Jeremy Corbyn hit by backbench revolt by 75 MPs in Brexit vote

Britain's Secretary of State for Education Minister for Women and Equalities Nicky Morgan

Tory Remainers Threaten Open Rebellion if May Reneges on Brexit Vote Pledge

The government won the EEA vote comfortably after Labour abstained, although three Tory MPs, Ken Clarke, Anna Soubry and Dominic Grieve, rebelled themselves and backed the motion.

Around a dozen Tory Remainers said that May had promised them that the government would accept two parts of the amendment by Grieve, a former attorney general: a vote on the final deal and a statement from ministers to seek approval from parliament for the next steps if no deal is reached by November 30 of this year. He said he would vote against the prime minister.

She told BBC Radio 4's World At One that "at least half a dozen" junior ministers had been "very uncomfortable for some time" at the Government's direction on Brexit.

Another flashpoint could come when lawmakers vote Wednesday on an amendment seeking to keep Britain in a customs union with the EU.

"Anything that undermines the government at home will make negotiations with the European Union more hard", May told a meeting of her cabinet.

Parliament must decide whether to support an amendment approved by the House of Lords that could mean sending May back into negotiations with the European Union if lawmakers reject a Brexit deal. The strength of this commitment is yet to be seen in writing - and the Brexit department is still insisting it has not given up control of the negotiations - but the anti-Brexit rebels showed they have the numbers to force a defeat should the government renege on its pledge.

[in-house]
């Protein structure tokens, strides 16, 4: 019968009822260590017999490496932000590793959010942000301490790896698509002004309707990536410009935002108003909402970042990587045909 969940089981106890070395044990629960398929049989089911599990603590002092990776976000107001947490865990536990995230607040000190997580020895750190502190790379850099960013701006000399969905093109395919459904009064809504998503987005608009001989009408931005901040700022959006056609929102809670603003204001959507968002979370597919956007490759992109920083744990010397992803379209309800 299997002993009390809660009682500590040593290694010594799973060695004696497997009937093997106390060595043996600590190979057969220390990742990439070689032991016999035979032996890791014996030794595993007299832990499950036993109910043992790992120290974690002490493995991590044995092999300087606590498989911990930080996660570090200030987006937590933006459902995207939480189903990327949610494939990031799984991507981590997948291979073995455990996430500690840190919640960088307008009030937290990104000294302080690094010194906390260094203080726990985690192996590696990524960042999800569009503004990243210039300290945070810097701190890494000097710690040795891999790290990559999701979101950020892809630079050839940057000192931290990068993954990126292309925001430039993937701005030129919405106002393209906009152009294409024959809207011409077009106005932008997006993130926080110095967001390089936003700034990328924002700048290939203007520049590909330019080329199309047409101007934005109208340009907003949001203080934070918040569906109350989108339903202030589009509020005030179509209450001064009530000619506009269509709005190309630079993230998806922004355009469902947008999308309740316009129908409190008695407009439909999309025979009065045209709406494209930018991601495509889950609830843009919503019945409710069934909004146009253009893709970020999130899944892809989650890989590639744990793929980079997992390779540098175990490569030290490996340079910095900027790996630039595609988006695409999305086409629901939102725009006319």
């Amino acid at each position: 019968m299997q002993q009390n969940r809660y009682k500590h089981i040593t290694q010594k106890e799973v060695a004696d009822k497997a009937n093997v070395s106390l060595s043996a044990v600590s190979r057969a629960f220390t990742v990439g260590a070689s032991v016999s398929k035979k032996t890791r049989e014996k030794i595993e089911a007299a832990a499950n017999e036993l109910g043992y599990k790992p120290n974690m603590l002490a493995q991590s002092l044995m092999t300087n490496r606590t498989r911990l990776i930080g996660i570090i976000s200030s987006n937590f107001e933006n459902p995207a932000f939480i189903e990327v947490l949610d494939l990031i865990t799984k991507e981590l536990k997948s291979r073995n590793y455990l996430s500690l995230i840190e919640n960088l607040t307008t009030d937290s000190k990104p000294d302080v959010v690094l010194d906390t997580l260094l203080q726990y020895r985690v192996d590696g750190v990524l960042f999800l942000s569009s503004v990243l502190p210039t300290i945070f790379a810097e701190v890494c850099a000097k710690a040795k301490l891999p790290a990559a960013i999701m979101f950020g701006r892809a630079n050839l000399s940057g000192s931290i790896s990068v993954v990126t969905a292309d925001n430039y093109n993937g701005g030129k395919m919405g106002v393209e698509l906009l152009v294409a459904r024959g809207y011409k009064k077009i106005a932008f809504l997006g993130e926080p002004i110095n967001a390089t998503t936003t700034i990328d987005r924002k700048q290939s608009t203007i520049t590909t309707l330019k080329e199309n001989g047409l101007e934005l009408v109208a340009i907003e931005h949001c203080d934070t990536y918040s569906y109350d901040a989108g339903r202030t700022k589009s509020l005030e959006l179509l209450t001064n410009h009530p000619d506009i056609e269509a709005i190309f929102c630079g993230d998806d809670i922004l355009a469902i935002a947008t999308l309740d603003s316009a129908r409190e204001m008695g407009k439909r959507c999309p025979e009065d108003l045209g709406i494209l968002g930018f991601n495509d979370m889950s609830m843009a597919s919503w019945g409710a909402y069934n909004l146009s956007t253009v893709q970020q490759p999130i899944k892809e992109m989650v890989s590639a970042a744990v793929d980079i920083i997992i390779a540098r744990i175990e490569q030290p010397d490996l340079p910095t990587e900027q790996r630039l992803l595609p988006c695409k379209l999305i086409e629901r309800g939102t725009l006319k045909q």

Flint said she could not support EEA membership because it would mean there would be no restriction on free movement.

Theresa May has suffered a ministerial resignation ahead of crunch Commons votes on Brexit, with Phillip Lee hitting out at the Government's "irresponsible" approach.

She has previously spoken of the threats she faced for challenging the government, and revealed that one colleague would not be voting as they wished this week for fear of reprisals.

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Today the government avoided an embarrassing defeat on a key Brexit vote by offering concessions to Remainer Tory MPs.

"We must under all circumstances respect the result of the referendum", Brexit Secretary David Davis told lawmakers as he opened the debate.

But his amendment rejecting the EEA and proposing "full access to the internal market of the EU" was a messy fudge that was too much for many Labour MPs to swallow.

Then, "MPs voted to reverse the Lords amendment removing the "exit day" from the bill by 326 votes to 301 - a majority of 25".

If May is defeated in the House of Commons it will be yet another blow to a prime minister whose authority has been challenged several times since last year's election.

May, who leads a minority government propped up by the small Northern Irish Democratic Unionist Party (DUP), conceded that "we need parliamentary support" to implement Brexit.

She said unless there was a "meaningful vote" Parliament would be left with "the grim choice between a poor deal and exit with no deal at all".

May urged Conservative lawmakers to back the government and show "that we are united as a party in our determination to deliver on the decision made by the British people".

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